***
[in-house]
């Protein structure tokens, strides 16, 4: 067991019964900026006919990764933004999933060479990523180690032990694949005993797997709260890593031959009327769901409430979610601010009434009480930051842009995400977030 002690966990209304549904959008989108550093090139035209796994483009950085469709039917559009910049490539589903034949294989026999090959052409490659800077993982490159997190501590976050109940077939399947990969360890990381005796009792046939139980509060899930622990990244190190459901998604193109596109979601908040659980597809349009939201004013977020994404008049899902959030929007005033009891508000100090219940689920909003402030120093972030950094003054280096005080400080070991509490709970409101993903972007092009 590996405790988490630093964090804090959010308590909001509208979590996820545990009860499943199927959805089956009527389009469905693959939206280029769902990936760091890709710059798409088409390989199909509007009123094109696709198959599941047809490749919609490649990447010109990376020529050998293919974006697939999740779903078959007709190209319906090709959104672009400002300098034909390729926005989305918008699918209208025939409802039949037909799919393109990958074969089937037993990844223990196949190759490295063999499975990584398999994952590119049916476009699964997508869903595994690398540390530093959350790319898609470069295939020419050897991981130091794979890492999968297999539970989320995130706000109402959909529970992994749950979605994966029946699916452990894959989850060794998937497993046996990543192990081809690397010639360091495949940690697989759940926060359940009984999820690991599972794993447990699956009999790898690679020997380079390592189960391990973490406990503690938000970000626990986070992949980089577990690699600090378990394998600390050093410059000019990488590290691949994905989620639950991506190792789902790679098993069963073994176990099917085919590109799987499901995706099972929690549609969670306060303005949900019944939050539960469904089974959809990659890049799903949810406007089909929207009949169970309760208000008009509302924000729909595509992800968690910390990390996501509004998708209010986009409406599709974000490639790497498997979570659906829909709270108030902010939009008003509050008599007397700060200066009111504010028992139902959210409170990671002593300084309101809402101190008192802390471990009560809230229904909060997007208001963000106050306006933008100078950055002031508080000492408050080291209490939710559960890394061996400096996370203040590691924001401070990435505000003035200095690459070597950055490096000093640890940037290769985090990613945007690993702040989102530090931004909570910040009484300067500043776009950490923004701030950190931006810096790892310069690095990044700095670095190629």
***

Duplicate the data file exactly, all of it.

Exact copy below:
[in-house]
């Protein structure tokens, strides 16, 4: 067991019964900026006919990764933004999933060479990523180690032990694949005993797997709260890593031959009327769901409430979610601010009434009480930051842009995400977030 002690966990209304549904959008989108550093090139035209796994483009950085469709039917559009910049490539589903034949294989026999090959052409490659800077993982490159997190501590976050109940077939399947990969360890990381005796009792046939139980509060899930622990990244190190459901998604193109596109979601908040659980597809349009939201004013977020994404008049899902959030929007005033009891508000100090219940689920909003402030120093972030950094003054280096005080400080070991509490709970409101993903972007092009 590996405790988490630093964090804090959010308590909001509208979590996820545990009860499943199927959805089956009527389009469905693959939206280029769902990936760091890709710059798409088409390989199909509007009123094109696709198959599941047809490749919609490649990447010109990376020529050998293919974006697939999740779903078959007709190209319906090709959104672009400002300098034909390729926005989305918008699918209208025939409802039949037909799919393109990958074969089937037993990844223990196949190759490295063999499975990584398999994952590119049916476009699964997508869903595994690398540390530093959350790319898609470069295939020419050897991981130091794979890492999968297999539970989320995130706000109402959909529970992994749950979605994966029946699916452990894959989850060794998937497993046996990543192990081809690397010639360091495949940690697989759940926060359940009984999820690991599972794993447990699956009999790898690679020997380079390592189960391990973490406990503690938000970000626990986070992949980089577990690699600090378990394998600390050093410059000019990488590290691949994905989620639950991506190792789902790679098993069963073994176990099917085919590109799987499901995706099972929690549609969670306060303005949900019944939050539960469904089974959809990659890049799903949810406007089909929207009949169970309760208000008009509302924000729909595509992800968690910390990390996501509004998708209010986009409406599709974000490639790497498997979570659906829909709270108030902010939009008003509050008599007397700060200066009111504010028992139902959210409170990671002593300084309101809402101190008192802390471990009560809230229904909060997007208001963000106050306006933008100078950055002031508080000492408050080291209490939710559960890394061996400096996370203040590691924001401070990435505000003035200095690459070597950055490096000093640890940037290769985090990613945007690993702040989102530090931004909570910040009484300067500043776009950490923004701030950190931006810096790892310069690095990044700095670095190629």